The D.E.E.R. Fence

Finally! I get to garden. So ok, I could have gardened last weekend but some family members had to make a spur of the moment decision to move to North Carolina and I was familially obligated to see them before they became a vacation destination rather than the people I just get to see at Thanksgiving and other food holidays.

But this weekend, the shackles of life were removed and I. Got. To. Garden.

Actually, I got to till, weed, dig and build.   Not too much actual planting but by golly, I will be planting tomorrow.

First on the list of things to do.   Build a D.E.E.R. Fence.

Apparently, my little suburb of Cleveland (which does have a MetroPark but said MetroPark is miles from my home) has become the latest and trendiest place for all the local deer to move into.   The small park near my home has become where all the mommy deer take their little ones to catch a passing glimpse of the playing “baby” humans. Honest, they think it is a human wildlife preserve.   “Don’t worry dear,” they whisper to their wide eyed staring fawns as humans walk past, “they only look dangerous. These humans won’t hurt you.” And we don’t. We human walk by the herd that lays next to the park’s walking path EVERYDAY and either gawk like fools or curse that firing a gun is illegal inside city limits.

With all this deer tourist traffic, my garden has apparently found its way onto the deer version of the Berlitz travel guide and has become THE place to eat.   Over the past few months, my garden has been peppered with deer hoof prints – only “problem” is that the main course they are looking for in my garden has been taking a rain delay. So take that damn deer!

But now I do want to plant and I needed to let any and all deer know that my garden was now an exclusive eating establishment – mainly humans only. I have no problem being a speciest in this situation  And in order to accomplish that, I employed my favorite gardening tool — the spousal unit.

The spousal unit (and various offspring) spent the better part of two days erecting a 7 foot high chicken wire fence around my vegetable garden.

Why 7 foot? Because deer can jump 6 foot with no runup.   Yep, you read that right, from standing, they can make Michael Jordan look pathetic (and I would have said LeBron James but we already think he is pathetic, so what is the point).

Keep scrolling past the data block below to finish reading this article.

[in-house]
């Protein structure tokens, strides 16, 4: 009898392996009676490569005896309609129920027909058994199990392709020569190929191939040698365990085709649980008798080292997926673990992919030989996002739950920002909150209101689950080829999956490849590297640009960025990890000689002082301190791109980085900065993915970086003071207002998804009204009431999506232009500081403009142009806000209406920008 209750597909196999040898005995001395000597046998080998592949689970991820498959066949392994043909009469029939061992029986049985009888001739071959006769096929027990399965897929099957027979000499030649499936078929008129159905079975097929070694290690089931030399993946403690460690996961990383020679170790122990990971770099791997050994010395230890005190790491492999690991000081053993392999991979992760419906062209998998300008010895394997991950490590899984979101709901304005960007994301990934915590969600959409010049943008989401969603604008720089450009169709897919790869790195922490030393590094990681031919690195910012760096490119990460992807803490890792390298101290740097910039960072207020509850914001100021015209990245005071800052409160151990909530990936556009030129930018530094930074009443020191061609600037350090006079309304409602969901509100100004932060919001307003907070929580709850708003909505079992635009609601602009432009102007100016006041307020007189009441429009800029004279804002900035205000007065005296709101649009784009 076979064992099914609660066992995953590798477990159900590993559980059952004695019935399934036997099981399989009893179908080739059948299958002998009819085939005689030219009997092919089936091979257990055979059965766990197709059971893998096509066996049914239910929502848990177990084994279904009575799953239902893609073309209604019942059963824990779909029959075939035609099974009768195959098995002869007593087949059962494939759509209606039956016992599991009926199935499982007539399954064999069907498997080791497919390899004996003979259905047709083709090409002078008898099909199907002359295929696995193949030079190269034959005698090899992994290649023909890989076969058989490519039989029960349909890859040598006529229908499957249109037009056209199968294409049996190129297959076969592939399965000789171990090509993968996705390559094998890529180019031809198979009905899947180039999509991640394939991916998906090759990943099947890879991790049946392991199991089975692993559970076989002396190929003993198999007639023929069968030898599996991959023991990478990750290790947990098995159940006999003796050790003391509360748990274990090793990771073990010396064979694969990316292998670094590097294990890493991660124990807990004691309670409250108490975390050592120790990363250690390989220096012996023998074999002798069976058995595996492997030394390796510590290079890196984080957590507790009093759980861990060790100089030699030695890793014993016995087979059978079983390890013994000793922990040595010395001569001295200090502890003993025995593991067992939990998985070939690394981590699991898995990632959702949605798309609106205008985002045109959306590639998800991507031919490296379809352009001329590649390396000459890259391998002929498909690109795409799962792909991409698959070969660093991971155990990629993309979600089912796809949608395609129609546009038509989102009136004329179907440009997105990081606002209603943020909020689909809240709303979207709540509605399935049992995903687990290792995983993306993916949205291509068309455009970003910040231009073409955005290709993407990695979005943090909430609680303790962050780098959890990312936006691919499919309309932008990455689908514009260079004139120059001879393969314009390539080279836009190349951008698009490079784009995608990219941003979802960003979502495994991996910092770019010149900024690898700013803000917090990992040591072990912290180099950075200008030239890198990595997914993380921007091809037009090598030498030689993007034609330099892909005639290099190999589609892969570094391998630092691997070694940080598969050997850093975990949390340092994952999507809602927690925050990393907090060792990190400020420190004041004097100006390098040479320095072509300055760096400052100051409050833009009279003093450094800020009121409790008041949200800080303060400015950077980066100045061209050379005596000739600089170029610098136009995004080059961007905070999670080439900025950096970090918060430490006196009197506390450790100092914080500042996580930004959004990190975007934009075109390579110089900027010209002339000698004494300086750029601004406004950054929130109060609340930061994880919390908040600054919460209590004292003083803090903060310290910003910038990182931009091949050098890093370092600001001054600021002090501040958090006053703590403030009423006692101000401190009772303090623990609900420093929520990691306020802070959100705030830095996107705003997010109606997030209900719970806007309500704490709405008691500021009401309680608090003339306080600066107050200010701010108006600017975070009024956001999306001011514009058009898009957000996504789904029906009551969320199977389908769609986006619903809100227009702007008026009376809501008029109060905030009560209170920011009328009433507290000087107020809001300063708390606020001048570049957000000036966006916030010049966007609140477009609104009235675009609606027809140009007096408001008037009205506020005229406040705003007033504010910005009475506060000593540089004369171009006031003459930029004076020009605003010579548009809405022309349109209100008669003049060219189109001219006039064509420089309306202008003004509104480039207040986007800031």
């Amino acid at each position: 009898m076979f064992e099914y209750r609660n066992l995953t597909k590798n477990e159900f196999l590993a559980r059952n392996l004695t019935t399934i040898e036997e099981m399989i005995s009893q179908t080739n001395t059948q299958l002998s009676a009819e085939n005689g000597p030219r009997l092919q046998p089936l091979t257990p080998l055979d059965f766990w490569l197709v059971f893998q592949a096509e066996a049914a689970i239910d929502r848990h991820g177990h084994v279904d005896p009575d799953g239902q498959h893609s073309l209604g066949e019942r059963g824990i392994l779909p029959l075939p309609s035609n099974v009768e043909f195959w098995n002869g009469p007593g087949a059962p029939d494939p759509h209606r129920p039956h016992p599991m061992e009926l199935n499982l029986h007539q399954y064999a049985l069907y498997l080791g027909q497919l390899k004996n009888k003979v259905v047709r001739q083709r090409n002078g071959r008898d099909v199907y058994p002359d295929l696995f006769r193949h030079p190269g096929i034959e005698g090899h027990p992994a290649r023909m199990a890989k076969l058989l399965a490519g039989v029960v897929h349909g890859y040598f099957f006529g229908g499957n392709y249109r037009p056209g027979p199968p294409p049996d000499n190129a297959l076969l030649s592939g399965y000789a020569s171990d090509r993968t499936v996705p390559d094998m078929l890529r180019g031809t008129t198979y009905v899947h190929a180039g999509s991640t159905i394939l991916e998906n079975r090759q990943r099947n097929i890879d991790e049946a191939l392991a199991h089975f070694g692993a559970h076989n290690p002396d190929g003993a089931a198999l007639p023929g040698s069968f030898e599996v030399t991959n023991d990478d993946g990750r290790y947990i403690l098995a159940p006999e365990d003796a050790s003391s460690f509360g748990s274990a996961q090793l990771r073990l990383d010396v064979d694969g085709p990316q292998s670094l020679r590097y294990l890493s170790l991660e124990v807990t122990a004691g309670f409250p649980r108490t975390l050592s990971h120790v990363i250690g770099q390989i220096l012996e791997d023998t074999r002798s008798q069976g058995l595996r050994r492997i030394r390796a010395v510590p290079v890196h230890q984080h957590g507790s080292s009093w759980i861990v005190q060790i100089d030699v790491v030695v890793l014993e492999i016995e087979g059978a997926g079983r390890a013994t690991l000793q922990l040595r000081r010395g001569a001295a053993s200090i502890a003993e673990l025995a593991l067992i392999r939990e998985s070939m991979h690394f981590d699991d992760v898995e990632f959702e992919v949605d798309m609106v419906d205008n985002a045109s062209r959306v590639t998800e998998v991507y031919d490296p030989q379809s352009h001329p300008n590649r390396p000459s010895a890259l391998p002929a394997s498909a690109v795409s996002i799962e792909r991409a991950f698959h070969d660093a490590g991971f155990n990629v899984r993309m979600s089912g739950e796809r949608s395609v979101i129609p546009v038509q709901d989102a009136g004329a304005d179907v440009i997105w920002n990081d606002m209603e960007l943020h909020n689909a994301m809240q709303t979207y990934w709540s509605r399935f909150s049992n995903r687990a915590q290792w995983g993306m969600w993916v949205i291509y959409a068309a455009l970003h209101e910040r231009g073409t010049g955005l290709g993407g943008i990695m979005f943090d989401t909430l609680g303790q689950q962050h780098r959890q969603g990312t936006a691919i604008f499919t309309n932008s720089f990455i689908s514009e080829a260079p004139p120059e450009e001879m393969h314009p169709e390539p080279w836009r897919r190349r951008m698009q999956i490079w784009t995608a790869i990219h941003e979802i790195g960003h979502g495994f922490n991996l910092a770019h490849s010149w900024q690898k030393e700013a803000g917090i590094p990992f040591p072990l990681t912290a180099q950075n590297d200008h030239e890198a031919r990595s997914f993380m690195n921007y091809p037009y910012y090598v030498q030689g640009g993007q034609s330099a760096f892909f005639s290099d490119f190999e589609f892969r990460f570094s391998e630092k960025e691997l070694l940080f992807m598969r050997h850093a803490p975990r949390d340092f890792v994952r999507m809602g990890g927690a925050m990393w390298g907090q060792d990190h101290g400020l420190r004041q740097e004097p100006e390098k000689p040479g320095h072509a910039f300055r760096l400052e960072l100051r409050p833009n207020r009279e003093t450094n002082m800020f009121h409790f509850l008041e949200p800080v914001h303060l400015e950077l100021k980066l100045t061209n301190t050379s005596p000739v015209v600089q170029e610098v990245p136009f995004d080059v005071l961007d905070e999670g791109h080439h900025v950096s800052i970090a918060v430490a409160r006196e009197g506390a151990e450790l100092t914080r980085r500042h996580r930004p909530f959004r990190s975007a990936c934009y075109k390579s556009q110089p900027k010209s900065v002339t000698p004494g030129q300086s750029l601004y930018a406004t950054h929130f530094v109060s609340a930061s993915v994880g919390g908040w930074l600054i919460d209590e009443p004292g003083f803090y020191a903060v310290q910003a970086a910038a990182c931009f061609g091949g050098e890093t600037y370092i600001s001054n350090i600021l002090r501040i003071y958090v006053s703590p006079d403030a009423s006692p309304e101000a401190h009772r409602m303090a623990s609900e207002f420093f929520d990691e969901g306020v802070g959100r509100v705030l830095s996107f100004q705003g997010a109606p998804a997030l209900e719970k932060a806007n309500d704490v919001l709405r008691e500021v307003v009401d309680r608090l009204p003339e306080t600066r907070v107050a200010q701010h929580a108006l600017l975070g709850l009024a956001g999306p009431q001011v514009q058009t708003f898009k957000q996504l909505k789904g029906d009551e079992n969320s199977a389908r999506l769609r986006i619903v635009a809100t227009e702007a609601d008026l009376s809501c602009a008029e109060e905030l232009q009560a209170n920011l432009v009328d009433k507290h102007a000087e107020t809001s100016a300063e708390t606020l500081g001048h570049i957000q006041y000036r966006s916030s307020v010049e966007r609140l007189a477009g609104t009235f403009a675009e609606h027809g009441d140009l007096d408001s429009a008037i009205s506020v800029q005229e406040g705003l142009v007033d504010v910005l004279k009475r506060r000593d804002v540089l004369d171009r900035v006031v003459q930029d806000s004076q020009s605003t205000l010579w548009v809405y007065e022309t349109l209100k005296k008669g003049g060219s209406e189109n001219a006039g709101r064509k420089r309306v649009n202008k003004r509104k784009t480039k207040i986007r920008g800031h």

Why did the spousal unit do this for me? Because he knows that if mama ain’t happy, ain’t nobody happy (or getting marital benefits).

So what does D.E.E.R stand for?

  • Deer
  • Elimination
  • Eradication or at least
  • Resistance

My husband is actually hoping that one jumps in but can’t jump out. Firing guns in city limits is illegal, but my husband owns a crossbow and that perfectly legal.

18 thoughts on “The D.E.E.R. Fence
  1. Amber on

    Yum, love deer. 🙂 I agree with your husband, shoot that crossbow and save that delish meat!


  2. Careful with the “momma ain’t happy” leverage. Husband could develop an unreasonable hatred of deer and go off eradicating them in a 10 mile radius, enlisting the aid of other male-spouses who would band together for the brotherhood. Bigger wars than that have started over the problems associated with “momma ain’t happy”.


  3. Katherine on

    Hope your family that moved to NC is ready for some dry, dry, dry weather. We haven’t gotten any rain in a while. My garden is suffering. Still, I love living here. They picked a crazy time to move though. They may suffer shock from the heat! 🙂


  4. I haven’t seen any deer yet but I am super worried about it. We’re rural and they are about.


  5. Hannah,

    I had to laugh while reading this post, especially the “spousal unit” references and video re stringing tomatoes. But, directly related to deer. I have to note that when I moved into a new home in an unfinished sub-division in Olympia WA (my previous house), deer were frequent visitors to our block. Oh good! Here’s Bambi, I thought. Until Bambi started eating my roses – and I could always tell when they had been there by the nicely bitten off tips of the branches. Not to fret, rugosas are hardy things and can stand the deer….”let them have a bud or two”, I thought. “Just don’t let them go after my Japanese maple…or they were going to be venison!!” Fortunately, the rugosas were good decoy plants, for the deer never took so much as a nip from my Japanese maple.